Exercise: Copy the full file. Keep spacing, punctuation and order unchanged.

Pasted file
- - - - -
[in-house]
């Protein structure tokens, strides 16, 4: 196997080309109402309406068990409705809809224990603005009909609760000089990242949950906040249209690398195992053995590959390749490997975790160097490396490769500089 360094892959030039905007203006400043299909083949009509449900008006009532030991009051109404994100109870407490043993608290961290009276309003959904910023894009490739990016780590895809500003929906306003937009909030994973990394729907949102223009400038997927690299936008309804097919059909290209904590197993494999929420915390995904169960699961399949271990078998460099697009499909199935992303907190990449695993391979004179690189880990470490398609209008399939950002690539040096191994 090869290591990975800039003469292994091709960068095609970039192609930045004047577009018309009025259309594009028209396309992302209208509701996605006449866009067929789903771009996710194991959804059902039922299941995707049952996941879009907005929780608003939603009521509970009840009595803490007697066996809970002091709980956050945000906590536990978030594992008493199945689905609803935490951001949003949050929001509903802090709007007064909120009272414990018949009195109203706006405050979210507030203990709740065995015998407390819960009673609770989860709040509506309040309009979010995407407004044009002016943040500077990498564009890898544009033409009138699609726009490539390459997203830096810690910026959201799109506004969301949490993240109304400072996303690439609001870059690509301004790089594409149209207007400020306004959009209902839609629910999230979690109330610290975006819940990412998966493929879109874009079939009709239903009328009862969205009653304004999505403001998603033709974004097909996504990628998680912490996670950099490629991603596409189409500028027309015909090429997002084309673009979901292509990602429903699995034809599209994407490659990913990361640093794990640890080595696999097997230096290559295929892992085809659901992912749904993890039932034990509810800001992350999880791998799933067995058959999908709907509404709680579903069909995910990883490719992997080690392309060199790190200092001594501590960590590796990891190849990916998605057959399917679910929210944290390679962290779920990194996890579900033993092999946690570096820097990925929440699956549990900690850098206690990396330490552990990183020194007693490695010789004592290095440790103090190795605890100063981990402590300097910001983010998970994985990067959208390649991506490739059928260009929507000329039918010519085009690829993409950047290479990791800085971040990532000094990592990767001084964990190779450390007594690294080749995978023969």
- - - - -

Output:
[in-house]
């Protein structure tokens, strides 16, 4: 196997080309109402309406068990409705809809224990603005009909609760000089990242949950906040249209690398195992053995590959390749490997975790160097490396490769500089 360094892959030039905007203006400043299909083949009509449900008006009532030991009051109404994100109870407490043993608290961290009276309003959904910023894009490739990016780590895809500003929906306003937009909030994973990394729907949102223009400038997927690299936008309804097919059909290209904590197993494999929420915390995904169960699961399949271990078998460099697009499909199935992303907190990449695993391979004179690189880990470490398609209008399939950002690539040096191994 090869290591990975800039003469292994091709960068095609970039192609930045004047577009018309009025259309594009028209396309992302209208509701996605006449866009067929789903771009996710194991959804059902039922299941995707049952996941879009907005929780608003939603009521509970009840009595803490007697066996809970002091709980956050945000906590536990978030594992008493199945689905609803935490951001949003949050929001509903802090709007007064909120009272414990018949009195109203706006405050979210507030203990709740065995015998407390819960009673609770989860709040509506309040309009979010995407407004044009002016943040500077990498564009890898544009033409009138699609726009490539390459997203830096810690910026959201799109506004969301949490993240109304400072996303690439609001870059690509301004790089594409149209207007400020306004959009209902839609629910999230979690109330610290975006819940990412998966493929879109874009079939009709239903009328009862969205009653304004999505403001998603033709974004097909996504990628998680912490996670950099490629991603596409189409500028027309015909090429997002084309673009979901292509990602429903699995034809599209994407490659990913990361640093794990640890080595696999097997230096290559295929892992085809659901992912749904993890039932034990509810800001992350999880791998799933067995058959999908709907509404709680579903069909995910990883490719992997080690392309060199790190200092001594501590960590590796990891190849990916998605057959399917679910929210944290390679962290779920990194996890579900033993092999946690570096820097990925929440699956549990900690850098206690990396330490552990990183020194007693490695010789004592290095440790103090190795605890100063981990402590300097910001983010998970994985990067959208390649991506490739059928260009929507000329039918010519085009690829993409950047290479990791800085971040990532000094990592990767001084964990190779450390007594690294080749995978023969």